2009, Economics  -   3 Comments
Ratings: 7.85/10 from 20 users.

The crushing financial crisis of 2008 left countless laborers stranded on the edge of an uncertain future. For many, that sense of discord in the workforce began years earlier as technological innovations made a series of once lucrative jobs obsolete. The feature-length documentary Floored follows one group of workers that few might expect have also been hit hard by a changing labor landscape: floor traders on the Chicago Mercantile Exchange.

These risk-taking men and women reflected the aggressive personality of the city in which they worked. Cramped 10,000 deep onto an aptly named "pit", they bought and sold soybean and pork belly trades with a shrill frenzy that bordered on demonic possession. These traders lived on the high wire between ecstatic gains and bruising losses; it was the adrenaline of the hunt that united them.

But that was in 2007. Now the playing field has changed, and only 10% of those traders remain. The advent of computerized trading forever altered the nature of the business, and those who failed to adapt were no longer relevant. The film follows several of the old-school traders who were cast aside in the transition.

Having to risk their own money for the promise of untold fortunes, it wasn't uncommon for someone to lose their car, home or financial independence in the span of a minute. It happened to Jeff Ansani, a power trader who lost it all on Valentine's Day. A $150,000 loss left him financially incapacitated, and forced him to relocate his family into his parents' house. He now works as a floor clerk making $400 a week, and he tries to prepare his son on the business of trading in the modern world.

Kenny Ford feels adrift in a trading industry that cherishes computerized algorithms over interpersonal connection. He is filled with wistful nostalgia for a world where he once felt secure of his place. In the realm of digital trading, he feels akin to a fish trying to travel on dry land.

Through their stories and others, Floored evokes a deep sense of empathy for a generation left out in the cold.

Directed by: James Allen Smith

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6 years ago

@Ann T: As if this (and any other anomalous group, like govt) show men in general. Albeit mankind are not wise enough to toss the bum politicians out and see to it wise decent honorable men are running the show and telling the banksters to piss off.

@Blaise: A bit high and mighty don't you think? It is typical human inertia, resistance to change. Saw similar in coworkers when the personal computer was making its way into the workplace. They weren't "less intelligent" people, heck they worked in a research facility. Some people are just creatures of habit. Remember this when (or if) you get old enough to wish a bit for the good old days. I have a brother who resisted computers all his life. That can be more intelligent no matter how you slice it.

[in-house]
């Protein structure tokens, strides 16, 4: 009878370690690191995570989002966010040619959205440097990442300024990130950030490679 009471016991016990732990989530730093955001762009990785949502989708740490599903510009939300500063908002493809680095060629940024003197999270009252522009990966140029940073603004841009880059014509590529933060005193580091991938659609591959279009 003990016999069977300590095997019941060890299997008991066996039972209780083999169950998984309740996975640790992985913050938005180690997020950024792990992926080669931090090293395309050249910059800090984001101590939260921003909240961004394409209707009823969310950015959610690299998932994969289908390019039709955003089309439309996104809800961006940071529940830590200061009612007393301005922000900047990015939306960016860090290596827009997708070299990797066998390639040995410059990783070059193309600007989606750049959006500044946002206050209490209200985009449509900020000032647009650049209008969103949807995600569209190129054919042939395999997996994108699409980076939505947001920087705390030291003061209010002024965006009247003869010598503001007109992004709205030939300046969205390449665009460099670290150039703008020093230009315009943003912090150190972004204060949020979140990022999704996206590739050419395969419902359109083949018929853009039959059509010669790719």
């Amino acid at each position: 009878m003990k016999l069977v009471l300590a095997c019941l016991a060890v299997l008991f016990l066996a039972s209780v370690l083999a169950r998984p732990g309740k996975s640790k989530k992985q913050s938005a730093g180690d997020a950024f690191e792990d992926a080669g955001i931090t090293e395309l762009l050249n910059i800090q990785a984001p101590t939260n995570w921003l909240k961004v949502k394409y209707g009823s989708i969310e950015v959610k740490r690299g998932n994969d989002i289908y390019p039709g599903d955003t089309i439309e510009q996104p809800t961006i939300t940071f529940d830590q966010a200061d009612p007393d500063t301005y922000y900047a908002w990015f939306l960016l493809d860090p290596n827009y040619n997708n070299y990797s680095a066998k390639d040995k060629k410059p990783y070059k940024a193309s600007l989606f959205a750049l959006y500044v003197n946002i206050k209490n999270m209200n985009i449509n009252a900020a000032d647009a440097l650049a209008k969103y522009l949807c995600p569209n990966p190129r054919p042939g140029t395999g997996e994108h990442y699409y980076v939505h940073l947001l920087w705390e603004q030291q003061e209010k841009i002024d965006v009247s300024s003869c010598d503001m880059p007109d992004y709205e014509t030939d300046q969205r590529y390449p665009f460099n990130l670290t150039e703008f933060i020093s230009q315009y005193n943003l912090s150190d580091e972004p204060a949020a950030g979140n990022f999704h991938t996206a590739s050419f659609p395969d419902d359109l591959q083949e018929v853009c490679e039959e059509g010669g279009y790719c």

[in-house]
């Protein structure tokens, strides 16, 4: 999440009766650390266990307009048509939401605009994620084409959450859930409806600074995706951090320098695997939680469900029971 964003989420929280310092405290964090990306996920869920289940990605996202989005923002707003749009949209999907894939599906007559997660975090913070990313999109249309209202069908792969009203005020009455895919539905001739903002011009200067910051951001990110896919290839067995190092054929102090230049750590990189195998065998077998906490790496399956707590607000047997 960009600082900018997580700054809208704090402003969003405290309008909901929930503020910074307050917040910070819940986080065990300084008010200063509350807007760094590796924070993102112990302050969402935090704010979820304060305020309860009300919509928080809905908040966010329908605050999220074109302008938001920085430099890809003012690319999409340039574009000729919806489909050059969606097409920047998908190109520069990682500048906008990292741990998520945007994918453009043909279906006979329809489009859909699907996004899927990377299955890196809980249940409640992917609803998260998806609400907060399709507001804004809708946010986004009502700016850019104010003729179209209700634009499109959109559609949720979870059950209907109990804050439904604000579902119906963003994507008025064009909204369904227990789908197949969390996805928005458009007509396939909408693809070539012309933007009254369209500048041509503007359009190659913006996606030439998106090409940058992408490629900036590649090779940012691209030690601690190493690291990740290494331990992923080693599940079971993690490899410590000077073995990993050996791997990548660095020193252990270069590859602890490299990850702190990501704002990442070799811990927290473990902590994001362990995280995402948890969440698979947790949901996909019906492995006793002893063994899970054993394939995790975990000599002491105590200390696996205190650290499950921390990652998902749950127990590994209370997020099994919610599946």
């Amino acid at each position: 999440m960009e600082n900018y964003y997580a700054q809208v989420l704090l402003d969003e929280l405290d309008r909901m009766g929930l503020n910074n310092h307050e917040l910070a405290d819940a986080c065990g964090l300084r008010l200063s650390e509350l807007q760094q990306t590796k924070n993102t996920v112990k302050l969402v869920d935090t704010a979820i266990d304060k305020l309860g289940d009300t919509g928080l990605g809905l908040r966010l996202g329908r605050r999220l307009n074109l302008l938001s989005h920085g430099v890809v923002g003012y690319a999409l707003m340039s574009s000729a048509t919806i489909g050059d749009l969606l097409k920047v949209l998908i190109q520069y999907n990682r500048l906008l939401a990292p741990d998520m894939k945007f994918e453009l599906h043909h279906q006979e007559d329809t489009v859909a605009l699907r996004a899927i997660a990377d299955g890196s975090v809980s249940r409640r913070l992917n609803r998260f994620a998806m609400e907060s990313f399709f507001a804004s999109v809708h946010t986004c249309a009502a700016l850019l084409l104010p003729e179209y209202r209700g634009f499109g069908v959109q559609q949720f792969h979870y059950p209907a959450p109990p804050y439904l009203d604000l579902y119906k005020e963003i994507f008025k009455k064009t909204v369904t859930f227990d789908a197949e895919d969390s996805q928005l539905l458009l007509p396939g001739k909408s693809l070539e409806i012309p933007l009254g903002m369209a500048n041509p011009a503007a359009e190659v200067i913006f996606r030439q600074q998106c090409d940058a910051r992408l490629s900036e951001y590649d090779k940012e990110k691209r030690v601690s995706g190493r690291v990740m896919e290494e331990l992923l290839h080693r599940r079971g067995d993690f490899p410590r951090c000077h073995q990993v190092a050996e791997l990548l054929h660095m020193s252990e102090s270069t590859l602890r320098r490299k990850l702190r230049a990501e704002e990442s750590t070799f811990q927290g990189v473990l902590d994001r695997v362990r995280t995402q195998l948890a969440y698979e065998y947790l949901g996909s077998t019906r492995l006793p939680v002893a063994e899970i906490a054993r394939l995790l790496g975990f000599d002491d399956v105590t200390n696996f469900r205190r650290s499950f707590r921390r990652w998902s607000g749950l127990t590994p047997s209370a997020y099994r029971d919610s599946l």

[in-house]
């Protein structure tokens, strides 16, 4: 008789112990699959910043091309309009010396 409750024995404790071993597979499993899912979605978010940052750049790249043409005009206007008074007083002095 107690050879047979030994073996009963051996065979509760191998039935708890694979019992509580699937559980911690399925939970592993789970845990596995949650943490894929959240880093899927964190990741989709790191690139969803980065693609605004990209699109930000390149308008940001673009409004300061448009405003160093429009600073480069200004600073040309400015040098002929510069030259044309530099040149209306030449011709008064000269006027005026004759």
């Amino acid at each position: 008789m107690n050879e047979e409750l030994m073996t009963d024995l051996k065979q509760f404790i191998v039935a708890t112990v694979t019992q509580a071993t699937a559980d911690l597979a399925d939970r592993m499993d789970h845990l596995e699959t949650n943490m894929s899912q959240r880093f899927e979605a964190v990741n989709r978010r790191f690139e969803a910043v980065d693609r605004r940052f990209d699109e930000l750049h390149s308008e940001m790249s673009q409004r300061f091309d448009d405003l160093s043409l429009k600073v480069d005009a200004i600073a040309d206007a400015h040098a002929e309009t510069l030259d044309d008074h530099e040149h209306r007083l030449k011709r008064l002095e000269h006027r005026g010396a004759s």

Mixed feelings since some of these guys took my dough. On the other hand you have "the beast" a Goldman Sachs computer co-located next the NYSE house computer, only bigger and faster; basically a license to steal and do they ever, seeing the orders coming in. Then there are the other outfits trying to game the system at the expense of everyone else. The SEC, like any govt agency, it isn't there to protect you. If you trade: if you buy and sell a stock, commodity, or futures instrument then you are trading, NOT investing; then you are volunteering to jump into a alligator pit. So, you shouldn't feel too sorry for yourself. Having empathy for others demonstrates that you are not just another cold blooded alligator waiting for some prey. Possibly a warm blooded type wanting to get a sip.

"Investor" is an industry term to propagandize you into holding onto something longer than you should, so the big boys can leave you holding the bag. If you consider yourself a trader or a speculator, you would be more accurate and more likely to know your Exits before you Enter. If you don't, you will likely hold it while it plummets. A very common occurrence during the time period of this documentary.

It seems some guys were able to game or at least work the system via their contacts. Now it is the computers run by the cheaters, which was 70 percent of the trading on an average day some years ago, don't know if that has increased these days, who took over that shame.

There is no level playing field. You have to find an approach or method to make a profit despite all their traps and speed advantages, if you want to trade. Unless of course you are a lucky type that can launch your boat into a rising tide and have a knack for getting out of the water before the tide turns out whilst dodging sharks and alligators. Just realize that luck doesn't make for a good advisor to others since they won't have that same knack for getting out before their boat is in the mud and the alligators are crawling aboard.

6 years ago

Half these ignorant ***** are disgusting human beings. I love how they hate on the more intelligent people utilizing technology to their advantage and can't comprehend it so they attempt to tear it down. Welcome to the new age, your time is over and the more intelligent have one, as they rightfully should.

Ann T Gravitee
Ann T Gravitee
6 years ago

This documentary’s message: there should be no doubt; the homo sapiens experiment failed to produce wise men.